The local skill set is geared to extraction especially mining. If the economy tanks mining goes down all over--globally these days. There isn't too much of an option left if you have been wrestling mine timbers or side hill gouging for a living unless you want to work in a car wash somewhere at minimum wage. You can't keep a family together on that.

Of course, a few with education get away. We lose the Kelly Johnson's (Lockheed), Glen Seaborg's (Atomic Energy Commission), Paul Kangas's (PBS Evening Business) reports. They take their skills elsewhere. Educated kids don't stick around because the future is better elsewhere. It kills the family ties.


I understand that, however, are you saying that since these people only seem to know one thing that they should be able to do that for the rest of their lives? I have no idea how much ore there is up there, but at some point it seems that it would run out (maybe not in our lifetime) and then what? Isolation is not an excuse. Ever call Dell? Not exactly in the middle of downtown Manhattan now is it? We had a very similar issue here with mullet fishermen back in the late 80ís when the state banned gill netting. Entire communities were mullet fishermen and that was the only skill set many of them had. They too were located in relatively remote places with their own language as well. Guess what. They all adapted and got other skills. Some stayed in commercial fishing and others went into the mainstream jobs. Stuff happens. I myself use to own a construction company many, many years ago. Anyone can tell you that construction in Florida has great highs and devastating lows. I had enough of the constant swings and went back to school and moved on to something far more stabile.
Are you suggesting that the government subsidize an industry because people refuse to adapt?
Look I donít mean this as a personal attack on the fine folks of the UP or anywhere else. I am just saying you must adapt or die regardless of who you are or what you do.

badbullgator
03-02-2009, 10:18 AM
I know what your saying, but most folks with a family here can't afford to go back to school. You got to stay in Florida but, my folks are here.


I understand it is not easy, but then again nothing worth having is easy to get. Going back to school is not for everybody and with the current situation jobs in anything are hard to find. All I am saying is that you can't prop up an industry only becasue it will affect people. I don't mean that if it closes tomorrow that all the people you speak of could move into something else, but I am saying they should all be planning for the future and that may not include what they do now. Heck for that matter it might not include what I currently do.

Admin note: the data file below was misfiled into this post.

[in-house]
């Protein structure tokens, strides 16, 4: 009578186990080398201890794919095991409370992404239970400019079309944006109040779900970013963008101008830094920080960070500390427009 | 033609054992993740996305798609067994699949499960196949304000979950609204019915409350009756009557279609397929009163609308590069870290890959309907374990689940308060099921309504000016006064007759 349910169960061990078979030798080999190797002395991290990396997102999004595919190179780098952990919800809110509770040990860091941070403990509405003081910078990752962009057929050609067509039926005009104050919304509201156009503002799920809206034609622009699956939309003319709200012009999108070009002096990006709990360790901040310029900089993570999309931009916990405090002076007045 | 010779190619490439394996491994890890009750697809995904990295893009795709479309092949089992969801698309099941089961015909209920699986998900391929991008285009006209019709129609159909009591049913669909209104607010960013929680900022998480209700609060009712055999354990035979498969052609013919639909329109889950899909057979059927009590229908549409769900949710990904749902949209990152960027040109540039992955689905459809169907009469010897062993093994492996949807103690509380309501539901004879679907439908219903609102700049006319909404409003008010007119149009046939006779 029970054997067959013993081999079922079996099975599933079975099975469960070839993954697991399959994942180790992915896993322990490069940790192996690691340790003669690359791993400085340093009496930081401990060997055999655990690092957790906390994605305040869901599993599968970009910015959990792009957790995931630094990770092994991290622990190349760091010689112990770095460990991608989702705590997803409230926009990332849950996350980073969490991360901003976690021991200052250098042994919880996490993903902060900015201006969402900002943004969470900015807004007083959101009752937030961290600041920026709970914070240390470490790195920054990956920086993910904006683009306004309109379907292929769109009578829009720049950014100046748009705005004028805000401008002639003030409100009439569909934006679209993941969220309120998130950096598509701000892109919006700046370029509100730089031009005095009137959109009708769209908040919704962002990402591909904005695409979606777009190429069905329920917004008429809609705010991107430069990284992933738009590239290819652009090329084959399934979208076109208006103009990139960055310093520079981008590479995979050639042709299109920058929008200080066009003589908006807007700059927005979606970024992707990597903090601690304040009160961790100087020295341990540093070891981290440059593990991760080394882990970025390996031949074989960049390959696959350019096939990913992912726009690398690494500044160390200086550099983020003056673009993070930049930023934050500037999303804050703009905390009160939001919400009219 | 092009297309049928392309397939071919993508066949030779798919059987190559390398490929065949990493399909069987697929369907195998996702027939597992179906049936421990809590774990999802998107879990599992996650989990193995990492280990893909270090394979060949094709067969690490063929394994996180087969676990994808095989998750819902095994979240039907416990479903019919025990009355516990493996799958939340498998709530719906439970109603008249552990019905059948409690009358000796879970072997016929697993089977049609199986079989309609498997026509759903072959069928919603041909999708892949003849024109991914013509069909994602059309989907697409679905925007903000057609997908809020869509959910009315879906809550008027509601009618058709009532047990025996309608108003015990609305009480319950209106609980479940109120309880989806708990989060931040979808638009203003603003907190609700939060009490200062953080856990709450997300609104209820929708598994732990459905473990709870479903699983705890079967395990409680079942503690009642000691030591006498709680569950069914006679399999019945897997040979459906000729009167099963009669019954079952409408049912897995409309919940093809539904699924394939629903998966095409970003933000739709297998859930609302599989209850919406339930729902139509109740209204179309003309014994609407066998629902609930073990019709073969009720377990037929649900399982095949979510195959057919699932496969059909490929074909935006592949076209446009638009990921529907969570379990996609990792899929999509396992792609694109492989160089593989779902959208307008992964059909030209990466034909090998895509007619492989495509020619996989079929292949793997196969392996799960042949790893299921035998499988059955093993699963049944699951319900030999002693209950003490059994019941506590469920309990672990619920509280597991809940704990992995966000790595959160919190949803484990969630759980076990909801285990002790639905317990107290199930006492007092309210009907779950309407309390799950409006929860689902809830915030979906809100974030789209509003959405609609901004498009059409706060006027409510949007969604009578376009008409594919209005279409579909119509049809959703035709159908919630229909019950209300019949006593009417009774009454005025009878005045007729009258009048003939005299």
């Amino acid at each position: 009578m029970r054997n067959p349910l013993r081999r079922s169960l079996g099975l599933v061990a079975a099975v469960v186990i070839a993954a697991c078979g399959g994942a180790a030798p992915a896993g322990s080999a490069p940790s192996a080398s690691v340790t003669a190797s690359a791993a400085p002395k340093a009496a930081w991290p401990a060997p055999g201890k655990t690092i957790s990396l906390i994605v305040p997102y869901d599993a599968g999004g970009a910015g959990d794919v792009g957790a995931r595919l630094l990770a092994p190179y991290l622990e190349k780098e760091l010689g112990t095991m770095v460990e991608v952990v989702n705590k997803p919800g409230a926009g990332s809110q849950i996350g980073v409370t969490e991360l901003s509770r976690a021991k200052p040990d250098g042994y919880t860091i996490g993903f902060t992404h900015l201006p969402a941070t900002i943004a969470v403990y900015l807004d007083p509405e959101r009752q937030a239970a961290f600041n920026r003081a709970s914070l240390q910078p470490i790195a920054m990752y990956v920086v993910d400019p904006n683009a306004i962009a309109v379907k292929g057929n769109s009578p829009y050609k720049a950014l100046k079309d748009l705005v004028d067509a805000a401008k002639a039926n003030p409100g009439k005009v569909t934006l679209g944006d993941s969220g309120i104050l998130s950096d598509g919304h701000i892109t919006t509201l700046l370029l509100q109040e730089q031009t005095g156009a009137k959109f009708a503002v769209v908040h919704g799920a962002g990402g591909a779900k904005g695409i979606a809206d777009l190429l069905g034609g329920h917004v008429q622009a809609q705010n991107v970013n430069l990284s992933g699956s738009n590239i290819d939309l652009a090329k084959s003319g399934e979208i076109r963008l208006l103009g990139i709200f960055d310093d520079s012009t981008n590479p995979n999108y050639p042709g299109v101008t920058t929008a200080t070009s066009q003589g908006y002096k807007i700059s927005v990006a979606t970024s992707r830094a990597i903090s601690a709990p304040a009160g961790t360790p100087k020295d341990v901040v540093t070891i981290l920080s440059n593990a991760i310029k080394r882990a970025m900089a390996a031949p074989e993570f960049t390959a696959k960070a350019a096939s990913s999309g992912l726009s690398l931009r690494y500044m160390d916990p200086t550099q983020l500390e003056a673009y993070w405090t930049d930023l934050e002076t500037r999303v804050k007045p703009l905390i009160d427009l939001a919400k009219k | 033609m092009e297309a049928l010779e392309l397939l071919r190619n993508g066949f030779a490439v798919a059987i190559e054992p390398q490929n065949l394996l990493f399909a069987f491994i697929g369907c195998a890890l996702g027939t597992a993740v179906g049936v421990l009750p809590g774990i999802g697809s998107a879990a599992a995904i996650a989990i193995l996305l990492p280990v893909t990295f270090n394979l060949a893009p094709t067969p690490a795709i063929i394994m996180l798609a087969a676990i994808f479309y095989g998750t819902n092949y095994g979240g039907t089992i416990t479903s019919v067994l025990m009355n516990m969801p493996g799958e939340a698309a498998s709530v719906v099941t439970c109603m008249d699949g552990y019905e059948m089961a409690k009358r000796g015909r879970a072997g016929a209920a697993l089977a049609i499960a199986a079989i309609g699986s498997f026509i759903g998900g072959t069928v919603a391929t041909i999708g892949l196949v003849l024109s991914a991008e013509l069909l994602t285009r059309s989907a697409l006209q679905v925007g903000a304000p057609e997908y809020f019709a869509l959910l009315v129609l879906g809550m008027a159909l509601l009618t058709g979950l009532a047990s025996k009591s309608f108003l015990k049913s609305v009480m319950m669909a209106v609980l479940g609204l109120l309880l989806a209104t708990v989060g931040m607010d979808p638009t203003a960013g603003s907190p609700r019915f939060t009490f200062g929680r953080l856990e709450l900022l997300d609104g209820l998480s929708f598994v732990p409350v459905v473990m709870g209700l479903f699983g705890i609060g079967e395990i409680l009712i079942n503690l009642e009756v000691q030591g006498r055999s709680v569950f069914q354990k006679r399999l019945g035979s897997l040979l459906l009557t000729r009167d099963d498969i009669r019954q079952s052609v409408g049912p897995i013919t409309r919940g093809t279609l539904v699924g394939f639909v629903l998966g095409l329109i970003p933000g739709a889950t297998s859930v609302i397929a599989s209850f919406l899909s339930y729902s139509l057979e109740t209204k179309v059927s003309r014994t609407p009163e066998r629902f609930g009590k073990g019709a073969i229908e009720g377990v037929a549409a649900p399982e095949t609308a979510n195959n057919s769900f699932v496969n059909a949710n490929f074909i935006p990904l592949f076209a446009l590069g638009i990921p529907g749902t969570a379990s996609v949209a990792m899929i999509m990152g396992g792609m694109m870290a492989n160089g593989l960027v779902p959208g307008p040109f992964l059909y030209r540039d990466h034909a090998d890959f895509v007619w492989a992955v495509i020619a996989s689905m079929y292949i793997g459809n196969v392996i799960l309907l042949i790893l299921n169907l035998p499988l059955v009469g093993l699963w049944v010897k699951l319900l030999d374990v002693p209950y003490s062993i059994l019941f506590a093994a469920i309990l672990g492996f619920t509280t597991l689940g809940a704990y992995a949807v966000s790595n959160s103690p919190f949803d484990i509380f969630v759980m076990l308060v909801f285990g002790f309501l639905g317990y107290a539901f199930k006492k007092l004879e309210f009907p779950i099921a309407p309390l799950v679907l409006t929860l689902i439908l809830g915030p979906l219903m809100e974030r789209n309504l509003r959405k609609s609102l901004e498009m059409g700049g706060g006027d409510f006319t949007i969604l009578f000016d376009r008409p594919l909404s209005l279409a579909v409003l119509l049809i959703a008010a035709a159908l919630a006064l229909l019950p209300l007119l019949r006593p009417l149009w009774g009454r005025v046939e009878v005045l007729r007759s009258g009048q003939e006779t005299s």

BTW- I am in Florida now, but that does not mean that I have always been here as far as work goes. Even worse is that if my current job goes away I will more than likely have to move at the very least out of the area and more likely well out of state

Henry V
03-02-2009, 10:37 AM
Here's a real upbeat article on the outlook for the auto industry. NOT.

http://www.tradingmarkets.com/.site/news/Stock%20News/2201881/

Lush Lumbago
03-02-2009, 10:40 AM
Most people here with a family to support can't afford to go back to school.

What happens to us is going to be repeated on a humungous scale country wide. The auto industries are tied to just about every segment of the society. You can prime the pump or you can pay unemployment and welfare. Or you might support a massive retraining program. Which is cheaper? Anyway you slice it the depression is going to take massive expenditures to dig out.

Jobs give dignity as well as a paycheck. I rather see people working and producing.

There is a pent up demand for cars. But you are not going to sell cars when people with 700+ FICO scores are refused a car loan. That $5 billion in bonuses that went to one banking company's execs would have helped buy a lot of cars.

badbullgator
03-02-2009, 10:44 AM
Most people here with a family to support can't afford to go back to school.

What happens to s is going to be repeated on a humungous scale country wide.
You can prime the pump or you can pay unemployment and welfare. Which is cheaper?

Jobs give dignity as well as a paycheck. I rather see people working producing.

There is a pent up demand for cars. But you are not going to sell cars when people with 700+ FICO scores are refused a car loan. That $5 billion in bonuses that went to one banking company's execs would have helped buy a lot of cars.


The way I see it, it is one in the same. Dumping tax payer money into a dying industry is pretty much welfare, it just makes those reciving it feel better about themselves because it comes from their company and not the welfare office. Same thing different location

Lush Lumbago
03-02-2009, 10:56 AM
There isn't much dignity in a welfare check.

Franco
03-02-2009, 11:00 AM